“I always try to visit artists that I haven’t met before. This is my third year doing the tour, so that list is getting smaller.”
-- Georgia Marcus of Reston
Hundreds of local art aficionados found out firsthand that Great Falls is an arts destination last weekend during the 10th annual Great Falls Studios Tour. More than 60 artists opened up their home or personal studios over the weekend to give a glimpse of the artist in their home element.
“I always try to visit artists that I haven’t met before. This is my third year doing the tour, so that list is getting smaller,” said Georgia Marcus of Reston. “We usually make it to about five a day, and always as many different kinds of artists as possible.”
Painters, sculptors, jewelers, fiber artists and photographers are just a few examples of the media this year’s artists work in. Some, like Deborah McDysan, don’t limit themselves.
“I’ve been an artist since I was a kid, I attended art school, and while I was in college studying graphic design, a friend told me about her pottery class,” said McDysan, who is listed by Great Falls Studios as a potter, but also paints and makes jewelry. “I especially love the Asian aesthetic, which is apparent
in a lot of my work.”
McDysan’s home studio features a selection of her pottery, many of which are in a striking shade of red glaze that she says is difficult to achieve in the kiln. She also showed off a selection of jewelry and paintings.
“Right now I’m very much into watercolors, which I plan to continue with in the near future,” she said. “I like to change what I’m working on pretty regularly, I get bored pretty easily, so it’s fun to go back and forth.”
CLAUDIA SAMPER sticks mostly to painting, a medium that she uses to explore some of her favorite things. She displayed parts of two exhibits on the tour.
“In ‘Searching for Elmo,’ I used an Elmo doll and placed it with different people in different places, and it serves as a metaphor for growing up,” she said. “Each painting tells a different story, but they all deal with that universal struggle that comes with growing older, struggles that come in any age.”
Samper said she used photographs as the base for most of her works, but only as a base.
“I don’t like to get attached to the image of a photo, so I put them aside fairly early in the process,” she said. “One thing I tried to do is put a little happiness in each painting, and show that the Elmo doll is there providing a little bit of support in each scene.”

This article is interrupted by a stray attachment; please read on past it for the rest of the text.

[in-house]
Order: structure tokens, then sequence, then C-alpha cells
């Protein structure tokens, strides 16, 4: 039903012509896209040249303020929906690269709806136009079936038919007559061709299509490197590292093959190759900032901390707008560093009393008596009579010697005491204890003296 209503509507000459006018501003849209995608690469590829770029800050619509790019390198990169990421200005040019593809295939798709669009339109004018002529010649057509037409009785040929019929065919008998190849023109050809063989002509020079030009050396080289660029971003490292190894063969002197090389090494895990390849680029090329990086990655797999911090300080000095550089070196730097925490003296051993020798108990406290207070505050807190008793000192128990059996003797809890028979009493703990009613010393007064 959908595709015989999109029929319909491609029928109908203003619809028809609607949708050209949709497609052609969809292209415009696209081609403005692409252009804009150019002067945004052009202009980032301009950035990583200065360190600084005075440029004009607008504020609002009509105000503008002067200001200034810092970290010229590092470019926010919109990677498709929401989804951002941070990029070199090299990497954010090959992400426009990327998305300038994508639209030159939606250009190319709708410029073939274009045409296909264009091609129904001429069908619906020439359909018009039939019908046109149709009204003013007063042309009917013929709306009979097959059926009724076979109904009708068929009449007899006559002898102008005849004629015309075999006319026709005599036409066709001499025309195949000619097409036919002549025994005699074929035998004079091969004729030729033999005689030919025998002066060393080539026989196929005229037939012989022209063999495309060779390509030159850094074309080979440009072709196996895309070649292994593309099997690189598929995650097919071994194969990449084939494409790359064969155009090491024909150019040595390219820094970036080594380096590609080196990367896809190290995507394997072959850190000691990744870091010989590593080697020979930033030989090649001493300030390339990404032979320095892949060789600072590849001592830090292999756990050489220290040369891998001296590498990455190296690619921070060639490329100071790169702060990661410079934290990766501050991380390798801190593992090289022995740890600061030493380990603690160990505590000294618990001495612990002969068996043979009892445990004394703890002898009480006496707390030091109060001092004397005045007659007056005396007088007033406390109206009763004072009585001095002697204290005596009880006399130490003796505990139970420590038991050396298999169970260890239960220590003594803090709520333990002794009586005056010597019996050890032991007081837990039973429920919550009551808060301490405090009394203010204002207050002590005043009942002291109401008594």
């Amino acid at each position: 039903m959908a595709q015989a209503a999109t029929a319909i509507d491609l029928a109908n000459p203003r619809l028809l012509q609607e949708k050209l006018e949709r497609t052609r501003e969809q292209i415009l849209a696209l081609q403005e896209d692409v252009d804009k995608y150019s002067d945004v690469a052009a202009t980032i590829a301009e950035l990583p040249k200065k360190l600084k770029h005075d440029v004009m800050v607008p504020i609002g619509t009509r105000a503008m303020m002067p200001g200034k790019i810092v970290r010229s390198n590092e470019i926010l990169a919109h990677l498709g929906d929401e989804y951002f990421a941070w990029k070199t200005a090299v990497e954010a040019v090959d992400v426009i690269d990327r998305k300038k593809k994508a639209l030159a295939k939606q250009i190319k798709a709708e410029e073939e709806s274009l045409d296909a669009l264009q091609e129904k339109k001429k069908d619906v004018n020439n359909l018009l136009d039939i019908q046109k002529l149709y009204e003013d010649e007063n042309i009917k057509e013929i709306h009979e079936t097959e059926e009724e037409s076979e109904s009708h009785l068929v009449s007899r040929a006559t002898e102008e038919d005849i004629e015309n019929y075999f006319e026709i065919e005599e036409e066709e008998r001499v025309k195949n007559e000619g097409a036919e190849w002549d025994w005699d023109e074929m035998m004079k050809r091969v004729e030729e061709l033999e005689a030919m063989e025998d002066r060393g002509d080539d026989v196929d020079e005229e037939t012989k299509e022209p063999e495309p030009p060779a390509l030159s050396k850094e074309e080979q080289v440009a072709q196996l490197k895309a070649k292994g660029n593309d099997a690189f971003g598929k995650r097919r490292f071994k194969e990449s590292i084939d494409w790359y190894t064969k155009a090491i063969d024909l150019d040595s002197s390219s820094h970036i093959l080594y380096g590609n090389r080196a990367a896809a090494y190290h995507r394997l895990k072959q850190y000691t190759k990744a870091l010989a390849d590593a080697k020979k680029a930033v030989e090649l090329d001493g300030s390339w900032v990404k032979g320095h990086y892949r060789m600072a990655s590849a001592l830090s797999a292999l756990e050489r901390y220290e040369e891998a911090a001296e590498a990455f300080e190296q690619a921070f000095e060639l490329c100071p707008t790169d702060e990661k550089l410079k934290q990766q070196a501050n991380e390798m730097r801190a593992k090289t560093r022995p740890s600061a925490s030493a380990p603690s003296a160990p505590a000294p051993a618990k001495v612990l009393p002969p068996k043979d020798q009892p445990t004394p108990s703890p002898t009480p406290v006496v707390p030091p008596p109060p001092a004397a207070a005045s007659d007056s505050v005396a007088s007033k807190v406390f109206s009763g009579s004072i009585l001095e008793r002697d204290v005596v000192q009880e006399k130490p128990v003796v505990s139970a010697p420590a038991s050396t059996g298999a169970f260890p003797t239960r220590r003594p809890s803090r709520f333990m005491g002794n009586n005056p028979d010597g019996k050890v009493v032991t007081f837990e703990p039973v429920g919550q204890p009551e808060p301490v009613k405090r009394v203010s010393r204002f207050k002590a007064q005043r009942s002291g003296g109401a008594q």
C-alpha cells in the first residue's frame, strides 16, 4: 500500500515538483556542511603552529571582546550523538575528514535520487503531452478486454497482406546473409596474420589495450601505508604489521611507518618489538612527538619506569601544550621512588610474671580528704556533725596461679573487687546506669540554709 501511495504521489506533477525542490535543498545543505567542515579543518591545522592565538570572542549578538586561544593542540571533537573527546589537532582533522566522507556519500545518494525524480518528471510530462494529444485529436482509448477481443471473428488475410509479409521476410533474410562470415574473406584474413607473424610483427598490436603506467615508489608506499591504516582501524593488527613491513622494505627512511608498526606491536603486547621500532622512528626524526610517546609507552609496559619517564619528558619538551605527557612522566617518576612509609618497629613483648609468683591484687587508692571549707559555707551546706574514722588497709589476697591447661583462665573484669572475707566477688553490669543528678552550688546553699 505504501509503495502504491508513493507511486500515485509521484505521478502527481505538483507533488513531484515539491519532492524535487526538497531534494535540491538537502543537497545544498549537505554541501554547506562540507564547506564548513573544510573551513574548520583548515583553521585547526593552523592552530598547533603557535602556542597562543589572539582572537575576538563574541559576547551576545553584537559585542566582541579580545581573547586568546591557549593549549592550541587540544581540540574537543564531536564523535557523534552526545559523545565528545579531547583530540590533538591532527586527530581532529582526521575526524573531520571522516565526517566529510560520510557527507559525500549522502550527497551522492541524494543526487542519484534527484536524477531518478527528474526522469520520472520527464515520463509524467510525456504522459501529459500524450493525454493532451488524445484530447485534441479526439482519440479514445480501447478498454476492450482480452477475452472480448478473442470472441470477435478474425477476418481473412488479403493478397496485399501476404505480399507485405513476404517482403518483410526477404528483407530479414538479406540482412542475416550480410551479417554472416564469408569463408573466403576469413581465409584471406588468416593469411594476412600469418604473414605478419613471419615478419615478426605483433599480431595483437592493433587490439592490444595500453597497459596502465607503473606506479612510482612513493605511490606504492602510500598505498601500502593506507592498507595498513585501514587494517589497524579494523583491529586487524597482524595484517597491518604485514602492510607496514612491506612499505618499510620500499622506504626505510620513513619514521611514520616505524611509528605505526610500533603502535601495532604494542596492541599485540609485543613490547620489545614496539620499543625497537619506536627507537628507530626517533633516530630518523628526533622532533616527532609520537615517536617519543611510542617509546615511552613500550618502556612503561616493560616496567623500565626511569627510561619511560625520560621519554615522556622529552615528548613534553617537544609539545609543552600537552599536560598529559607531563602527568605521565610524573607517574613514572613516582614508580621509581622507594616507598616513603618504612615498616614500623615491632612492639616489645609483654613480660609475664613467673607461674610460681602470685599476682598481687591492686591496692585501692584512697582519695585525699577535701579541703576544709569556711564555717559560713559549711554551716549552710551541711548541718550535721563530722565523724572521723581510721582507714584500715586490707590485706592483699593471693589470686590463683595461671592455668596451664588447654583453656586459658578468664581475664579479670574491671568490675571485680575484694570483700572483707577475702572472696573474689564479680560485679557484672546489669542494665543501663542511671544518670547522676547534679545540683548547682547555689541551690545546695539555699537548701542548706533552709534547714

A native of Buenos Aires, Argentina, Samper’s other exhibit, “Tribute to Tango,” features portraits of major figures in tango. Seminal performers of the bandoneon, an accordion-like instrument that is a major part of tango, such as Astor Piazzola and Anibal Troilo, are featured alongside famous performers such as Carlos Gardel and Tita Merello.
Ralph Dashner was one of only two printmakers on the tour. He said he waits for a photograph to strike him, and then his work begins.
“I start from a photograph, and I work to figure out what it is exactly that I like, and then I work to play that up visually in my print,” he said. “Sometimes it’s just a color, or a part of the composition that sticks out to me, like a photograph of New York City. I was struck by the receding depth. Or a photo of a statue at the Corcoran Gallery where the way two lines swirl really appealed to me.”
Dashner says he does most of his designs at home, and also has a studio at the Corcoran Gallery in Washington, D.C.
“What appeals to me is the combination of art, but it also has a technical side to it,” he said. “I like to be able to tinker with it until I get something I like.”
PHOTOGRAPHER RICHARD SUIB made his return to the tour this year. He was traveling in Italy and Slovenia last year during the tour, but had plenty of new photographs from that trip.
World travels aside, Suib says he gets many photographs right in his backyard, where he captures close-ups of hummingbirds near his begonias, as well as shots of birds at Great Falls Park.
“My favorite thing to shoot is herons, they’re just spectacular birds,” he said. “They were almost wiped out a few years ago. One of my favorite photographs is of a heron on a rock near one of the falls in the park. I took the photo printed it out, and was getting ready to frame it when I noticed, for the first time, that there was a chick in the corner of the photo. It makes for a neat addition to the shot, like a hidden prize. I call it a Crackerjack Prize in that photo.”
Though herons are his favorite bird to shoot, and he loves to shoot the birds and trees in his backyard, he’s never had the chance to shoot a blue heron in his backyard.
“I’ve lived in Great Falls for 40 years, and I’ve only seen a blue heron in my backyard once, it was probably hanging out near a small pond at the end of my driveway,” he said. “And wouldn’t you know it, I didn’t have my camera equipment with me, and by the time I could get it, the bird was long gone.”